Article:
The female moths lay eggs at night in masses of several hundred. They prefer to lay eggs on light-colored surfaces such as fence rails, tree trunks, and the underside of tree limbs. They will also lay eggs on the grass itself. Most eggs are laid 4 to 9 days after the female emerges from the pupal stage. The eggs are light gray and covered with grayish fuzz from the female’s body. These masses darken with age, and the eggs hatch within 2 to 4 days. All the eggs within a mass hatch at about the same time.

Larvae (Caterpillars)

The tiny, light-colored, black-headed larvae spin down to the ground on silken webs and begin to feed. As they grow, their bodies darken and noticeable stripes appear. When fully grown, larvae may be up to 11⁄2 inches long and vary in color from light green to almost black with several stripes along the body. The “face” is marked with a light-colored inverted Y. Just behind the head, on the back of the caterpillar, you will see three thin white stripes running the length of the next segment. Sometimes these lines extend along the length of the caterpillar. There are usually small dark spots on the top side of each segment of the body. On the next-to-last segment, these spots are arranged like the corner points of a square. Under summer conditions, caterpillars feed for about 14 days and most of the feeding is done in the last four days after the caterpillar molts into its largest size. Development of all stages of the fall armyworm is driven by temperature, so as temperatures cool in autumn it will take longer for the caterpillars to develop. Caterpillars can develop whenever the temperature is above 55 degrees F. It takes about 355 degree-days above this lower temperature threshold for the caterpillars to develop from hatching until they pupate.

Pupae

Fully grown larvae burrow into the soil and form pupae. The moths emerge in about 10 days in summer.

Management Tips for Perennial Grass Pastures and Hayfields

Fall armyworm damage is most likely to occur from August through October when populations are at seasonal highs. During periods of drought, it is not uncommon to receive the first reports of damage in July. Natural enemies of the armyworm are less effective during drought years. Damage from armyworms seems to come in waves about a month apart. This is because moth activity and egg laying peak periodically even though there is substantial overlap between generations. Fields damaged by fall armyworm should be closely monitored for the rest of the season to determine whether further treatment is required. Because moths prefer light-colored surfaces on which to lay eggs, check these first. In pastures and hayfields, fence rails, fence posts, and tree limbs are favored egg-laying sites.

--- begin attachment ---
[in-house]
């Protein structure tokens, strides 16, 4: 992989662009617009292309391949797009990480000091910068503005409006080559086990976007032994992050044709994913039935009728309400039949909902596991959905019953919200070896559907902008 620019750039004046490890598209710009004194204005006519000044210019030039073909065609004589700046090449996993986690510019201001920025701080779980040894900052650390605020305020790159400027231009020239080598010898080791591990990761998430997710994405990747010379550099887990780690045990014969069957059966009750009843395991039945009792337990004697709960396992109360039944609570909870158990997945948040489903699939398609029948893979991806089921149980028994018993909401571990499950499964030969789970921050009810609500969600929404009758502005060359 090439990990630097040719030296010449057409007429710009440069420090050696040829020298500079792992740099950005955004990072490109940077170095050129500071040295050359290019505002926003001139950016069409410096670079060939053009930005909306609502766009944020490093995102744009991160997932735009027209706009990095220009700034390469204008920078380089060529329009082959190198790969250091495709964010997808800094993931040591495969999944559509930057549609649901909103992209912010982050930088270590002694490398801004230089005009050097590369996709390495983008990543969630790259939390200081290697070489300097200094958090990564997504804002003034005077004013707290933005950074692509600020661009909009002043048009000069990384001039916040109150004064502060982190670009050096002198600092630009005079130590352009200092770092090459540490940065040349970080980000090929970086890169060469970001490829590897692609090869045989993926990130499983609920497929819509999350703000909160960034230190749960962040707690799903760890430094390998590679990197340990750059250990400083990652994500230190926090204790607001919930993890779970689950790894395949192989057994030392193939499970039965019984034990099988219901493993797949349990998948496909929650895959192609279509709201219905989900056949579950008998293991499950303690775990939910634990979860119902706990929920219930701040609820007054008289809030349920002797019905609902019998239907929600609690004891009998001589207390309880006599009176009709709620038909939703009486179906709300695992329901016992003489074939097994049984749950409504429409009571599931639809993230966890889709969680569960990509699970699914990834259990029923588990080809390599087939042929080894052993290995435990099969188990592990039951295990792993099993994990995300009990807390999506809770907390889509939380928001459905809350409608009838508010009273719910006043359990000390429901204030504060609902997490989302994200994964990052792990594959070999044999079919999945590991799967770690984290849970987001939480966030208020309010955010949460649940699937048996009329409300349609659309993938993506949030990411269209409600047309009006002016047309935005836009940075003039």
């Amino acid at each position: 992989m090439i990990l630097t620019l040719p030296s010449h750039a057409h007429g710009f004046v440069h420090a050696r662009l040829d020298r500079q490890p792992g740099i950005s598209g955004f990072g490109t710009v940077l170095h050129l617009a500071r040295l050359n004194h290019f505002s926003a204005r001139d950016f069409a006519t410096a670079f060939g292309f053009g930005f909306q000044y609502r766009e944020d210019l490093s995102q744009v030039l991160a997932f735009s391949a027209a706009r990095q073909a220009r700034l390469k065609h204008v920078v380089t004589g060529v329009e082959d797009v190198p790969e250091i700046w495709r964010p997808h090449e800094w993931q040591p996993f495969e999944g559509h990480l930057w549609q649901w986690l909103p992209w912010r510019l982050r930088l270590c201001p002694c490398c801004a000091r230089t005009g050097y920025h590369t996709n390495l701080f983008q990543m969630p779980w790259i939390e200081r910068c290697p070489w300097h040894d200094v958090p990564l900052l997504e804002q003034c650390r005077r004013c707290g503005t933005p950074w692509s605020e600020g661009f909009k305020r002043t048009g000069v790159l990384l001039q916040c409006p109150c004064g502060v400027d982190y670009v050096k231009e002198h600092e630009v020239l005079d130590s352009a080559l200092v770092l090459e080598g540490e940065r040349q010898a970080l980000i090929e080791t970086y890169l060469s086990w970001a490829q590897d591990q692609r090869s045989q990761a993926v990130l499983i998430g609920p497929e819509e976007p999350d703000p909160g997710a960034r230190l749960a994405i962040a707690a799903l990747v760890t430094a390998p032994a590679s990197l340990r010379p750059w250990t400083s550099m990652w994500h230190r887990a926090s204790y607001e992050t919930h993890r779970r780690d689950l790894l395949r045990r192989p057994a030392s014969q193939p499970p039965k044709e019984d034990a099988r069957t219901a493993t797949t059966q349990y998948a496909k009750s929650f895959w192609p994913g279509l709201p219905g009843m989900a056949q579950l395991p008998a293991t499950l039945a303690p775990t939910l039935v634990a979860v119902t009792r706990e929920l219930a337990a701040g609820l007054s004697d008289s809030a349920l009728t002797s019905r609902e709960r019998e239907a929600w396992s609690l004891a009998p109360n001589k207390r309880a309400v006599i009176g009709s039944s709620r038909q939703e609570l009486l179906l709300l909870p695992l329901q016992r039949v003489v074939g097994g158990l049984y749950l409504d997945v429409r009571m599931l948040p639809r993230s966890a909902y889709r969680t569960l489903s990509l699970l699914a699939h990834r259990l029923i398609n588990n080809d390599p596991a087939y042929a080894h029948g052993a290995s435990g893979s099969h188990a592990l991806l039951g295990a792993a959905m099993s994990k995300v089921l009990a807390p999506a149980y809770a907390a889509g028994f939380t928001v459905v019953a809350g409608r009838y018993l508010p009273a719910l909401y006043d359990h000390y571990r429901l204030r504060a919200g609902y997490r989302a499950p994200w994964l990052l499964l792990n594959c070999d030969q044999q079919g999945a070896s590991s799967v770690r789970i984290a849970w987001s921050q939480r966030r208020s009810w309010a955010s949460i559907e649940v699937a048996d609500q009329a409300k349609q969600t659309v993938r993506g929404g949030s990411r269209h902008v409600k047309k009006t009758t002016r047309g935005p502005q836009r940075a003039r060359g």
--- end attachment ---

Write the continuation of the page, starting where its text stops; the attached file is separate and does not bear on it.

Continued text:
If a hayfield has been heavily damaged, fertilize as recommended to allow for another hay crop. Badly damaged pastures may need to be rested. If possible, restrict grazing on badly damaged pastures until the grass has regrown.

Scouting

Scouting pastures and hayfields can help detect fall armyworm infestations before they cause economic damage. The best places to start looking for fall armyworms are in your most valuable hayfields as well as in areas of fields that have been attacked by fall armyworms in previous years. The best way to detect fall armyworms is to use an insect net (fig. 8) to sweep the forage grass. A sweep net picks up larvae that are too small to find in any other way (fig. 9). Sweep the grass in early morning or late afternoon to check for the presence of young armyworms. If you find fall armyworms using the sweep net, the next step is to count how many caterpillars you have per square foot. Look on the grass itself as well as in the leaf litter (thatch) on top of the soil. If you find more than two to three caterpillars per square foot, it is probably time to apply an insecticide or to cut the field for hay. You can purchase a sweep net from mail order supply stores that specialize in farm, forestry, or pest management supplies. An insect sweep net costs approximately $25. Regional animal science Extension agents and most county offices of Alabama Extension have sweep nets that can be borrowed to look for armyworms in forages. 

Find county offices at http://www.aces.edu/directory

A video demonstrating how to use a sweep net to find fall armyworms is available at http://www.aces.edu/go/720.

If you don’t have a sweep net, check in and around areas with dead grass or where birds are congregating. If no caterpillars are seen on the grass, look in the thatch at the base of the plants for larvae and green pellets of frass (larval excrement) about the size of bahia grass seeds. In fields wet with dew, you can find caterpillars stuck on tires of vehicles that have been driven through an infested field.

Treatment Threshold